Many would tell you that they just don’t feel comfortable talking about ‘that stuff’ with their peers, never mind their family. And that’s where Fannying Around comes in.

Sarah herself spent her teenage years suffering in silence with what was later diagnosed as vaginismus – a condition in which the brain forces the pelvic muscles to contract when anything is inserted. Unable to have sex and with no outlet for discussing it, she came up with the idea of a kind of self-help group for women who, due to upbringing, culture, or just a particularly reserved circle of friends, had no one with whom to share their problems, concerns, or general musings.

From there it’s expanded to cover anything and everything associated with vaginas, twats, pussies, cunts, fannies, muffs, and any other term you care to coin/use/reclaim. Everyone is welcome, the only condition being “a hole in your front bottom”, and though airtime can be tricky to come by, any contributions you do make are enthusiastically met:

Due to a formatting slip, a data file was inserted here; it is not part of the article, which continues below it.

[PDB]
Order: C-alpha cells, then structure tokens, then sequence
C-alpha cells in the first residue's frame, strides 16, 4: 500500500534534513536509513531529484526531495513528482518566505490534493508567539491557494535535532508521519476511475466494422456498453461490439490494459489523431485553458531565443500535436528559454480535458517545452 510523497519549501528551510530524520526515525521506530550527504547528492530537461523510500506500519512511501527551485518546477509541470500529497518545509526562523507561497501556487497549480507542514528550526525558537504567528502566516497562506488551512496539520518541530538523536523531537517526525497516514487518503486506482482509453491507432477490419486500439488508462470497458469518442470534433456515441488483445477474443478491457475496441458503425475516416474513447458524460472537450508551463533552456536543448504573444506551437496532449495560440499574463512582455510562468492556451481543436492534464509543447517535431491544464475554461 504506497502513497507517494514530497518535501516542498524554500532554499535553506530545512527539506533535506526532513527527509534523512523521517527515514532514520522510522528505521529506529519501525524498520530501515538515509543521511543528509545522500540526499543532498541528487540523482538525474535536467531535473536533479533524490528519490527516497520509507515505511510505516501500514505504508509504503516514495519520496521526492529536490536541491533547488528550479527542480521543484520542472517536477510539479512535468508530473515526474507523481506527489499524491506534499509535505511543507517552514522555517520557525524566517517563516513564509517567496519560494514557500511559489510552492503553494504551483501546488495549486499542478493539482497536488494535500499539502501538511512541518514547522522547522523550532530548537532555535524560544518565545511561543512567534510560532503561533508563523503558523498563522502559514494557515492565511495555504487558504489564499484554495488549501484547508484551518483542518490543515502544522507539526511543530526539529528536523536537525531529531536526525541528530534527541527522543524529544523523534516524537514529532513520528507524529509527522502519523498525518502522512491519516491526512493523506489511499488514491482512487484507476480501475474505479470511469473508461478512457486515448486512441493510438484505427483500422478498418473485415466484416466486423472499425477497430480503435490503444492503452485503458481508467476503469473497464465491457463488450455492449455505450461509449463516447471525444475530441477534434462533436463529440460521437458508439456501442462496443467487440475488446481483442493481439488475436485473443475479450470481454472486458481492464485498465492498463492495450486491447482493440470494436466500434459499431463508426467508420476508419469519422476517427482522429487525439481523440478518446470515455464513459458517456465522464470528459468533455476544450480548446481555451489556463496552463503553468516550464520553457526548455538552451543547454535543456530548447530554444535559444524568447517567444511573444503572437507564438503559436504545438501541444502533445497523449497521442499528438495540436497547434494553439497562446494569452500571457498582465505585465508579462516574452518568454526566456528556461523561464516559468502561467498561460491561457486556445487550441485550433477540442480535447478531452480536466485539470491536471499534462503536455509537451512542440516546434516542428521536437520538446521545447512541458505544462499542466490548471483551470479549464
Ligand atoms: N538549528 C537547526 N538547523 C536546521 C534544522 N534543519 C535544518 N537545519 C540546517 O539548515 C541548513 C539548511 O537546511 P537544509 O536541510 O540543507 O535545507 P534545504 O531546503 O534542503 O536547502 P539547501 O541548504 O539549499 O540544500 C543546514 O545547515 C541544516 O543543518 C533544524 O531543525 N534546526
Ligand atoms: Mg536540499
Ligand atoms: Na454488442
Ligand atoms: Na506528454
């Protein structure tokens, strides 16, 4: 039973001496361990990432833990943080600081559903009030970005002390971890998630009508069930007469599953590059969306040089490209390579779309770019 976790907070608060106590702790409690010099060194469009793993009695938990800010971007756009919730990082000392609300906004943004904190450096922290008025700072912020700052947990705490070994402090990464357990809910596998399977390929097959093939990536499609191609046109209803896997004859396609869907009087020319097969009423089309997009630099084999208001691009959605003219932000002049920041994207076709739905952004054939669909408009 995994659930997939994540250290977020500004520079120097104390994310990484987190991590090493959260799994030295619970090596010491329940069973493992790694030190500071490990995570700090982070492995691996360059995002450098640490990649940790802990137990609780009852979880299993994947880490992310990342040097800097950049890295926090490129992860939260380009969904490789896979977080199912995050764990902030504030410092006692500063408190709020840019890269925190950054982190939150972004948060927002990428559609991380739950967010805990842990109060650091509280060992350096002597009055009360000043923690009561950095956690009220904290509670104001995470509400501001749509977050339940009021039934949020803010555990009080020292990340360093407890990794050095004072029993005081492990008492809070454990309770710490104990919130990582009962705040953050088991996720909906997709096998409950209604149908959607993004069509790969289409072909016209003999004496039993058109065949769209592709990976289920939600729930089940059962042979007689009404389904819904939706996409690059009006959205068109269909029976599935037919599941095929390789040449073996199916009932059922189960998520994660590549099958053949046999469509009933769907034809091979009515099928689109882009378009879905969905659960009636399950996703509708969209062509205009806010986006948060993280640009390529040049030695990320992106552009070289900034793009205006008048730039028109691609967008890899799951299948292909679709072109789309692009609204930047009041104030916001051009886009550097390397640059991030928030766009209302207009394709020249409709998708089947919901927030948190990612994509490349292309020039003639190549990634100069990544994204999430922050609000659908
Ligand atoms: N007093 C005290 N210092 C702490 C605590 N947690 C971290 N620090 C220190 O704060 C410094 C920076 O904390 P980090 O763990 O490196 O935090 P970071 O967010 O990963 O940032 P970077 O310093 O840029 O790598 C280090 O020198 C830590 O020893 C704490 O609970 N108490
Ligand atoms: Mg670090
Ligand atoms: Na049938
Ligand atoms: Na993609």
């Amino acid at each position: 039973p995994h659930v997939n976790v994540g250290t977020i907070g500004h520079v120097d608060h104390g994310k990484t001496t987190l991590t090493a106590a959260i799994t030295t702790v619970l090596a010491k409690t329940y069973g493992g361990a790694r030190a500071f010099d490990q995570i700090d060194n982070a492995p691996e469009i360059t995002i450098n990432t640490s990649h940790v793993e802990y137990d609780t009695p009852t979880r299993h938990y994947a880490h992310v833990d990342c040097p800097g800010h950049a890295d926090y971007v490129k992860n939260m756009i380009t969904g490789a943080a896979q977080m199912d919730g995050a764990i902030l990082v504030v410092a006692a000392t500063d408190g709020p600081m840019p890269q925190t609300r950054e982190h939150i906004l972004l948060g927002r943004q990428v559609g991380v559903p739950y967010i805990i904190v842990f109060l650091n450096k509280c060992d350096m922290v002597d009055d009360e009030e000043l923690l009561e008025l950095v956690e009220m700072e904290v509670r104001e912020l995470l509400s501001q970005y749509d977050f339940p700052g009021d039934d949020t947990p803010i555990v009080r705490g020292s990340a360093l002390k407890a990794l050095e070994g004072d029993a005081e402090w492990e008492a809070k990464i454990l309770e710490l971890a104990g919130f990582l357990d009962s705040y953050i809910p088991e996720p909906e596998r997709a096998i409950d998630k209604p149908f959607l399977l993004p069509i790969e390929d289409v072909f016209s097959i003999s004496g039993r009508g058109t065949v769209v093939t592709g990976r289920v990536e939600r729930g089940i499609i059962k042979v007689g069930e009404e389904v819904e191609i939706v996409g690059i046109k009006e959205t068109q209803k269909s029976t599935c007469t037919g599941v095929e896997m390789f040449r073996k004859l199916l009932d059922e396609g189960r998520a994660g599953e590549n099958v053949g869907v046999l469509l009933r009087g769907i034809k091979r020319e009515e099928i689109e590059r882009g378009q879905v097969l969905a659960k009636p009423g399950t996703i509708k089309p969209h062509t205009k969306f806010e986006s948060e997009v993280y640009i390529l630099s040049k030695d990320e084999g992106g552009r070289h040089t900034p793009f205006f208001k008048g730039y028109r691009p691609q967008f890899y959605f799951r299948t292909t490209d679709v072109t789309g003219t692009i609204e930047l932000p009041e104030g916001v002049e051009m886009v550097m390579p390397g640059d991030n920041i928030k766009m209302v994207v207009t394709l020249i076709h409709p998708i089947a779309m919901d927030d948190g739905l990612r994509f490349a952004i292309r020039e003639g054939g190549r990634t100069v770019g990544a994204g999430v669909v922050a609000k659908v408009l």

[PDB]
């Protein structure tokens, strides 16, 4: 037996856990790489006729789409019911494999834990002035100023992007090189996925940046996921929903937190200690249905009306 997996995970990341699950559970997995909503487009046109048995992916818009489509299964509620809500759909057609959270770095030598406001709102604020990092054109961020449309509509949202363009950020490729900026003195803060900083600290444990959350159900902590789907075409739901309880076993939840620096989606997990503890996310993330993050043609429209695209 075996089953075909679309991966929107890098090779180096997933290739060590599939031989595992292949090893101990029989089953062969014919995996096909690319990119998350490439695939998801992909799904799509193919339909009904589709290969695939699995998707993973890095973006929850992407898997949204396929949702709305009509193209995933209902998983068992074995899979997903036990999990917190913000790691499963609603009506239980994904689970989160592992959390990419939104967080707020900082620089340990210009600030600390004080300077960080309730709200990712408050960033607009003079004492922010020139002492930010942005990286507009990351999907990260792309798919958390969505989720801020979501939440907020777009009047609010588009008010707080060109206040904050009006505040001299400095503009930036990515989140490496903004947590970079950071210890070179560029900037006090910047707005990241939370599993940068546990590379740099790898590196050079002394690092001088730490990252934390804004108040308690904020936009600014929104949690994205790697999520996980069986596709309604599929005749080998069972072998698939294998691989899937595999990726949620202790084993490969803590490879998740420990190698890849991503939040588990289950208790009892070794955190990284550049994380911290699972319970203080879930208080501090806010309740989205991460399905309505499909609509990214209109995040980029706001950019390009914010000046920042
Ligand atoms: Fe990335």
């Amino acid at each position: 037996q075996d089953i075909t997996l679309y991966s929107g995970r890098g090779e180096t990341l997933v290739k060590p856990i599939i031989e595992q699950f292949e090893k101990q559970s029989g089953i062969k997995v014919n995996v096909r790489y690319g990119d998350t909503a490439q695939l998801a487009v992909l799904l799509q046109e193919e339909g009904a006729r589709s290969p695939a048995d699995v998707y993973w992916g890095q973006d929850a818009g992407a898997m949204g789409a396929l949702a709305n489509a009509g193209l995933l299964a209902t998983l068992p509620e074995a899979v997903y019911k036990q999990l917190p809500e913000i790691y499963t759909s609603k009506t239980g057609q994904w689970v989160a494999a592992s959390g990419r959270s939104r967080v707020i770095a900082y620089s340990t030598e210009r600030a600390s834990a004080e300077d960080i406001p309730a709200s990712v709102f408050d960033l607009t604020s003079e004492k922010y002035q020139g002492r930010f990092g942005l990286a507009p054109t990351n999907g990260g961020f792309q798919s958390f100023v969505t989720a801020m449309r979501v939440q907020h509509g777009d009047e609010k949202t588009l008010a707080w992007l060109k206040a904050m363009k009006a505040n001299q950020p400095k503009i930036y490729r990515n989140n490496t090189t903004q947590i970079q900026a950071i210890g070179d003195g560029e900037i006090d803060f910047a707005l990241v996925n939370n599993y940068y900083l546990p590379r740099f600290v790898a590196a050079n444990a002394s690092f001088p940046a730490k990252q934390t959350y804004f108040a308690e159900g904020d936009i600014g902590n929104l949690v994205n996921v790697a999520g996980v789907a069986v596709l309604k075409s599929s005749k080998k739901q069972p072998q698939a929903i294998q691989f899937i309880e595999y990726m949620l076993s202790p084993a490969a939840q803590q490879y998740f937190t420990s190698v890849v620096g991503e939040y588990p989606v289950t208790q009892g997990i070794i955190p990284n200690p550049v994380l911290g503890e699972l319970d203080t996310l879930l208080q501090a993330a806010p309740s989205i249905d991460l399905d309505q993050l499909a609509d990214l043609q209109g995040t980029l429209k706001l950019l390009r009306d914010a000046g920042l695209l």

“I went to a tantra workshop this weekend,” says one woman. “And… I ejaculated.”

“Oh well done!” shrieks Sarah, giggling at her own exuberance.

The atmosphere is warm, there is free wine with every ticket and, on the night I went down, cupcakes decorated with iced vulvas. (I split mine unceremoniously down the middle and gave half to my friend – not even a fondant labia can staunch my loathing for cupcakes). People come to listen, they come to learn, they come to share and all of the above is welcomed.

But if you are intending to stay quiet, be warned: you might just surprise yourself.

  • Fannying Around next takes place at Sh! Hoxton on November 28. Click here for details.